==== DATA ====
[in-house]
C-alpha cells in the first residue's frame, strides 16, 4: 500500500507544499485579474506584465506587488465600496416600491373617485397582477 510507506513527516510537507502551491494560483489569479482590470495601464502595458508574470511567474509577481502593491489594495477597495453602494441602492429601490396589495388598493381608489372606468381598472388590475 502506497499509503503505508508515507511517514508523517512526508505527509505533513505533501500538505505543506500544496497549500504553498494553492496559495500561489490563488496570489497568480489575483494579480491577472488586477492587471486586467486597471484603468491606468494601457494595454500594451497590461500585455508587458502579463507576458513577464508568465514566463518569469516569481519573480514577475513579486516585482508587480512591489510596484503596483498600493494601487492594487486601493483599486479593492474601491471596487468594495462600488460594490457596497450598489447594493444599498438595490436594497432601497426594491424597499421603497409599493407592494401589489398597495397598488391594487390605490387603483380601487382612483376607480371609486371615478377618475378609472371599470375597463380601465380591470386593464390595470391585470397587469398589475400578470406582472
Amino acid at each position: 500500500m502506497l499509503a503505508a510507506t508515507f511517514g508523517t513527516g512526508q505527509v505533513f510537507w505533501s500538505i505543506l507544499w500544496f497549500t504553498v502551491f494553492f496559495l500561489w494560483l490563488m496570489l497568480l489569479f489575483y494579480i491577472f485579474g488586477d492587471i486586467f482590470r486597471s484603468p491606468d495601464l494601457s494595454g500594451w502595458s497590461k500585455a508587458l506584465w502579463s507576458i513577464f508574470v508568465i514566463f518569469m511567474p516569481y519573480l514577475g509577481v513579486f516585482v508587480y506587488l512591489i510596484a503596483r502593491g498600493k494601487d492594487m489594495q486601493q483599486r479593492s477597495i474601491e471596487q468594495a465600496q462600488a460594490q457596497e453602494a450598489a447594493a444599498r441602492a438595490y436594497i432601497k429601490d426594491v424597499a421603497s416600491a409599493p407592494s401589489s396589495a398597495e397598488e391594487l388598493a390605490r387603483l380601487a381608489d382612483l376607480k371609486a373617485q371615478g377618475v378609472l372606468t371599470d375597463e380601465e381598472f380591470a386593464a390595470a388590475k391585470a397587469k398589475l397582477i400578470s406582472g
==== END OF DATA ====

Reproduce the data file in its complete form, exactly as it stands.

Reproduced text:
[in-house]
C-alpha cells in the first residue's frame, strides 16, 4: 500500500507544499485579474506584465506587488465600496416600491373617485397582477 510507506513527516510537507502551491494560483489569479482590470495601464502595458508574470511567474509577481502593491489594495477597495453602494441602492429601490396589495388598493381608489372606468381598472388590475 502506497499509503503505508508515507511517514508523517512526508505527509505533513505533501500538505505543506500544496497549500504553498494553492496559495500561489490563488496570489497568480489575483494579480491577472488586477492587471486586467486597471484603468491606468494601457494595454500594451497590461500585455508587458502579463507576458513577464508568465514566463518569469516569481519573480514577475513579486516585482508587480512591489510596484503596483498600493494601487492594487486601493483599486479593492474601491471596487468594495462600488460594490457596497450598489447594493444599498438595490436594497432601497426594491424597499421603497409599493407592494401589489398597495397598488391594487390605490387603483380601487382612483376607480371609486371615478377618475378609472371599470375597463380601465380591470386593464390595470391585470397587469398589475400578470406582472
Amino acid at each position: 500500500m502506497l499509503a503505508a510507506t508515507f511517514g508523517t513527516g512526508q505527509v505533513f510537507w505533501s500538505i505543506l507544499w500544496f497549500t504553498v502551491f494553492f496559495l500561489w494560483l490563488m496570489l497568480l489569479f489575483y494579480i491577472f485579474g488586477d492587471i486586467f482590470r486597471s484603468p491606468d495601464l494601457s494595454g500594451w502595458s497590461k500585455a508587458l506584465w502579463s507576458i513577464f508574470v508568465i514566463f518569469m511567474p516569481y519573480l514577475g509577481v513579486f516585482v508587480y506587488l512591489i510596484a503596483r502593491g498600493k494601487d492594487m489594495q486601493q483599486r479593492s477597495i474601491e471596487q468594495a465600496q462600488a460594490q457596497e453602494a450598489a447594493a444599498r441602492a438595490y436594497i432601497k429601490d426594491v424597499a421603497s416600491a409599493p407592494s401589489s396589495a398597495e397598488e391594487l388598493a390605490r387603483l380601487a381608489d382612483l376607480k371609486a373617485q371615478g377618475v378609472l372606468t371599470d375597463e380601465e381598472f380591470a386593464a390595470a388590475k391585470a397587469k398589475l397582477i400578470s406582472g